JP Morgan has reached a settlement with the US Justice Department where they will pay $13 billion for their role in selling toxic mortgages and other suspect investments that contributed to a financial crisis the world is still in recovery from.
The size of the settlement is more than triple the previous record for a financial penalty, which was the $4 billion levy paid this January by BP following the worst offshore oil disaster in American history.
The proposed deal covers all outstanding civil issues related to JP Morgan’s role in the financial crisis but leaves the company and its’ employees open to further criminal prosecution, according to a statement released by the Justice Department.
As a condition of the settlement, JP Morgan admits to “serious, material misrepresentations to the public”, including statements that misled investors about the safety of mortgage-backed securities. Their actions included assuring investors that specific investments complied with underwriting guidelines when those working with the investments clearly knew that was not the case.
“Today’s settlement is a major victory in the fight to hold those who caused the financial crisis accountable,” New York Attorney General Eric Schneiderman said.
Those sentiments were echoed by US Attorney General Eric Holder. “Without a doubt, the conduct uncovered in this investigation helped sow the seeds of the mortgage meltdown. JP Morgan was not the only financial institution during this period to knowingly bundle toxic loans and sell them to unsuspecting investors, but that is no excuse for the firm’s behavior. ”
It has been a bad November for JP Morgan, as they reached a $4.5 billion settlement with 21 institutional investors last Friday over deceptions in the quality of high risk mortgage securities sold to, among others, Goldman Sachs between 2005-2008. The cash bleed caused JP Morgan to report the first loss of the Jamie Dimon era in the third quarter, a $380 million hit. JP Morgan had set aside some $9.2 billion this quarter to address legal costs and has stated they have some $23 billion is reserve to cover all future settlements.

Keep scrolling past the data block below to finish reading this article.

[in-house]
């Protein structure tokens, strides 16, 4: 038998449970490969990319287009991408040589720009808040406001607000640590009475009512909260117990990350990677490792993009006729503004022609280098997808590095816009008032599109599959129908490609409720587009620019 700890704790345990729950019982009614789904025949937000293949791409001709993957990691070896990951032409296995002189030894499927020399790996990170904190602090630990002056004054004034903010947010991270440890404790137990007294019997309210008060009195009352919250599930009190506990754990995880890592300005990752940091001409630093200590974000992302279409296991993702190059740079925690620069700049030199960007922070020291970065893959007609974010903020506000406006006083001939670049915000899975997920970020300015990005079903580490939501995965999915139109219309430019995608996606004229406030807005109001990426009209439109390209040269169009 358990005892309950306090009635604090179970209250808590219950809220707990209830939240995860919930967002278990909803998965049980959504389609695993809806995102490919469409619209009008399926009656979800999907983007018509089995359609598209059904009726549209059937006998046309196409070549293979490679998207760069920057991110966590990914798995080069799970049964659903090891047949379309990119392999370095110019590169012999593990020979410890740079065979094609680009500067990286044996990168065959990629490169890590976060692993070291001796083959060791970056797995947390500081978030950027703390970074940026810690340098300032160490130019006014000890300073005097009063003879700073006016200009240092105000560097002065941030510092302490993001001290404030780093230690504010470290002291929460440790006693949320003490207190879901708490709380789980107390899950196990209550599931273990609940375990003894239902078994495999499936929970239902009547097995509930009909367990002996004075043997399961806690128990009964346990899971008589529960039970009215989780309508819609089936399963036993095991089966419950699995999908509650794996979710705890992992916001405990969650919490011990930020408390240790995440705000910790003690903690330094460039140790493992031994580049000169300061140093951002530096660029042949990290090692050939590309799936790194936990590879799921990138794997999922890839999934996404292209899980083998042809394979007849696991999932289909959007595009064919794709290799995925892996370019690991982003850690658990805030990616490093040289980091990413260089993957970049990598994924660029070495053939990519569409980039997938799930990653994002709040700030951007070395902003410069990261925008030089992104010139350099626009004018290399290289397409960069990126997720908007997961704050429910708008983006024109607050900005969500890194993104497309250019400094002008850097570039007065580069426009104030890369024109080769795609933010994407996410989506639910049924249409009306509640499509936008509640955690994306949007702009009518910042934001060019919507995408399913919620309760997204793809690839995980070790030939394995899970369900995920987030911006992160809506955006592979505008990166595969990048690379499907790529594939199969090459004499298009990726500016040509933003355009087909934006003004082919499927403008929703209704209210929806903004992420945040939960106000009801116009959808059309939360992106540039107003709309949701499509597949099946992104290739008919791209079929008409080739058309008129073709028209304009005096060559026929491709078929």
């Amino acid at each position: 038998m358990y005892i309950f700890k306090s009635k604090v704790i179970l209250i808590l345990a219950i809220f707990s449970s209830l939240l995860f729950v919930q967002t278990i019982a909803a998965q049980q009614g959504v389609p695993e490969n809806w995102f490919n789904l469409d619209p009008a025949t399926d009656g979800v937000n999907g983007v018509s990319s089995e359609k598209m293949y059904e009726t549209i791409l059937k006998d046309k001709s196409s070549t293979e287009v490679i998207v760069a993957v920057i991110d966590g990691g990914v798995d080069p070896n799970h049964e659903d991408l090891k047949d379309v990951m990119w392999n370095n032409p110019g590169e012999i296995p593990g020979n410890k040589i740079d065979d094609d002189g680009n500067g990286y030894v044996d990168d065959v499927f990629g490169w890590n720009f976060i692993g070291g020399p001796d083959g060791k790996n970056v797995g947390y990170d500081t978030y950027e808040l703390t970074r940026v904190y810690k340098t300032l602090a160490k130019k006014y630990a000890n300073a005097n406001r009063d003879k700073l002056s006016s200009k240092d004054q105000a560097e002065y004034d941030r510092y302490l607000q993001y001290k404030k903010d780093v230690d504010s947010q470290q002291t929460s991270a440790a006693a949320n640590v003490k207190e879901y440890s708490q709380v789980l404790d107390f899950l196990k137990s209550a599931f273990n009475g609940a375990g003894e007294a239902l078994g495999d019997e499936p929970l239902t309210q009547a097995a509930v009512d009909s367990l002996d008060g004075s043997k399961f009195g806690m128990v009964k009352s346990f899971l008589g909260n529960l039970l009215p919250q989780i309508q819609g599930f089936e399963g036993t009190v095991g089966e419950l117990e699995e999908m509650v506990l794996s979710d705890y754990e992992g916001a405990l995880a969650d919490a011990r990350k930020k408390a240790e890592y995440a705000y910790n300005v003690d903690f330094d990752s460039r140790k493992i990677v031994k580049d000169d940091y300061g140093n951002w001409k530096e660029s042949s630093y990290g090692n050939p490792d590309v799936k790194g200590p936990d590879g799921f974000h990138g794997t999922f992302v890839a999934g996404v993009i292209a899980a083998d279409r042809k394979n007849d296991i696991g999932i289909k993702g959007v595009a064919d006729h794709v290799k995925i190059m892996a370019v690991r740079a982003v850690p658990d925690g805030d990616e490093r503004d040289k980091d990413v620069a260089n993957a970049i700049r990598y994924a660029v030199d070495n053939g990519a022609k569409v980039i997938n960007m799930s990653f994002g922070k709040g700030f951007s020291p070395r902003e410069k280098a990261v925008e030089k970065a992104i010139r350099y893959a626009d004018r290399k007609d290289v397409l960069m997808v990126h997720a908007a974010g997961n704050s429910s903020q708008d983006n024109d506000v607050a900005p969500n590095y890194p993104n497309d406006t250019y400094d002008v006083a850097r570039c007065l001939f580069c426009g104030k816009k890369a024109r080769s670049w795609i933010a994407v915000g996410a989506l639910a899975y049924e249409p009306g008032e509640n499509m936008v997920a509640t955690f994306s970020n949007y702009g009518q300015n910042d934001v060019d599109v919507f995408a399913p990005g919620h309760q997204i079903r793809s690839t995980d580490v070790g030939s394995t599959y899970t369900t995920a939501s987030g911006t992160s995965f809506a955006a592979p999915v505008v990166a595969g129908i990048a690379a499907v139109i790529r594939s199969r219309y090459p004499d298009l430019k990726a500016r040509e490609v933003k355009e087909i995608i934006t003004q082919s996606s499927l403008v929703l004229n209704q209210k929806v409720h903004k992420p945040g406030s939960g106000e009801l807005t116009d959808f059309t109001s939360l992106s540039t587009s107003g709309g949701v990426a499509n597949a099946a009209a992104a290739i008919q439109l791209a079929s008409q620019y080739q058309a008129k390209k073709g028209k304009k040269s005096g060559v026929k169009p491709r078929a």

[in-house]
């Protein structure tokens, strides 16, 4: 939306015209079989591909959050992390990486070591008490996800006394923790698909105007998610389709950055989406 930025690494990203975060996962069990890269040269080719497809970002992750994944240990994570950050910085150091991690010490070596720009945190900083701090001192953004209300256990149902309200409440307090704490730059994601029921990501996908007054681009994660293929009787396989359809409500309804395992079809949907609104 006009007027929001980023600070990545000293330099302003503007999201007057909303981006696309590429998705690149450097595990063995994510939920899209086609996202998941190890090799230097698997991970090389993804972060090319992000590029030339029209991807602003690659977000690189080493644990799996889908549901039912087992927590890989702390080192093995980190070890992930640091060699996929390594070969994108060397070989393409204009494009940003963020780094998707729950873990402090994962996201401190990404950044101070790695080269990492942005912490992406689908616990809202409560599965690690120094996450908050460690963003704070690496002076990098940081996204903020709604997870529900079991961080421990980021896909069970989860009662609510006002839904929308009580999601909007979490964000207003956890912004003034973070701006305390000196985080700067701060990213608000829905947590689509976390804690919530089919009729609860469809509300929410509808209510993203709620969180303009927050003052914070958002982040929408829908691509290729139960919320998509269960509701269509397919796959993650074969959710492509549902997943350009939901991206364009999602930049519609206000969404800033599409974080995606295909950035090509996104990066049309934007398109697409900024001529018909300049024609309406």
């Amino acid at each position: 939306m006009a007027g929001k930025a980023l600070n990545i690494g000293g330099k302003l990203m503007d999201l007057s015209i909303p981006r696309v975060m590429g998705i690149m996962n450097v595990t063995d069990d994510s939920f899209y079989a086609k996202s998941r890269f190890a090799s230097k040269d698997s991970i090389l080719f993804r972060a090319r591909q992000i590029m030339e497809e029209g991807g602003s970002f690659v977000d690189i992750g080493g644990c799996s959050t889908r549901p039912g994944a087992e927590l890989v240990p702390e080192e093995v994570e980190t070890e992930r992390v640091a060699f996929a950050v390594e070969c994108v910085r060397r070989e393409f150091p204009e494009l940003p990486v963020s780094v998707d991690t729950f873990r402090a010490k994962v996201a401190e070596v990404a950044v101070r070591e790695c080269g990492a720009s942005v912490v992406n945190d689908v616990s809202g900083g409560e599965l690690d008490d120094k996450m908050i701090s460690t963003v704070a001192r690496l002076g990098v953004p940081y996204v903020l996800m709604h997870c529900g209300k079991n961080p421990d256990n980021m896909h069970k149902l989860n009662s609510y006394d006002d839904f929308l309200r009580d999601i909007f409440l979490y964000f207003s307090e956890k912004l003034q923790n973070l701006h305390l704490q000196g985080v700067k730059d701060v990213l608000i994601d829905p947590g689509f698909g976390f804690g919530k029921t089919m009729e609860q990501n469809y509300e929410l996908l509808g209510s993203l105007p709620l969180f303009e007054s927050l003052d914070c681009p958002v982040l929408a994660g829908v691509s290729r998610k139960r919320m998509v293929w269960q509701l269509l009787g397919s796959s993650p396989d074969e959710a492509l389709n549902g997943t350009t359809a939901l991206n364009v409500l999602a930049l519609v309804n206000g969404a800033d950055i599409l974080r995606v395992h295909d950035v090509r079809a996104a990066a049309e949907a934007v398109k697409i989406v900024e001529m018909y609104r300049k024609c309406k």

Great week for a Twitter Q&A huh? In between cutting checks, someone at head office thought it would be a great idea to allow the general public to ask for career advice from a JP Morgan executive. They were lambasted with insults and generally called to task for ruining the lives of thousands of people from around the world.
The settlement, while a record, amounts to roughly six months of profit for the financial behemoth. The breakdown is:
– $2 billion fine payable to prosecutors in Sacramento;
– $4 billion compensation to the Federal Housing Finance Agency, the overseers of Fannie Mae and Freddie Mac;
– $3 billion split between the state attorneys general of New York and California, the Justice Department’s civil division, and a credit union association;
– $2 billion to reduce mortgage balances of homeowners in foreclosure-ravaged areas of cities like New York and Detroit, including a mechanism that allows for a delay in payments on distressed properties;
– $2 billion to reduce interest rates on existing loans and to provide new interest loans to low income home buyers.
JP Morgan will also receive credits for the demolition of abandoned homes in an effort to reduce urban blight.
They should keep the checkbook close by, as in addition to any criminal penalties they may also still be on the hook for settlements related to their dealings with Bernie Madoff, their Asian recruiting practices, and missteps by their energy trading division.
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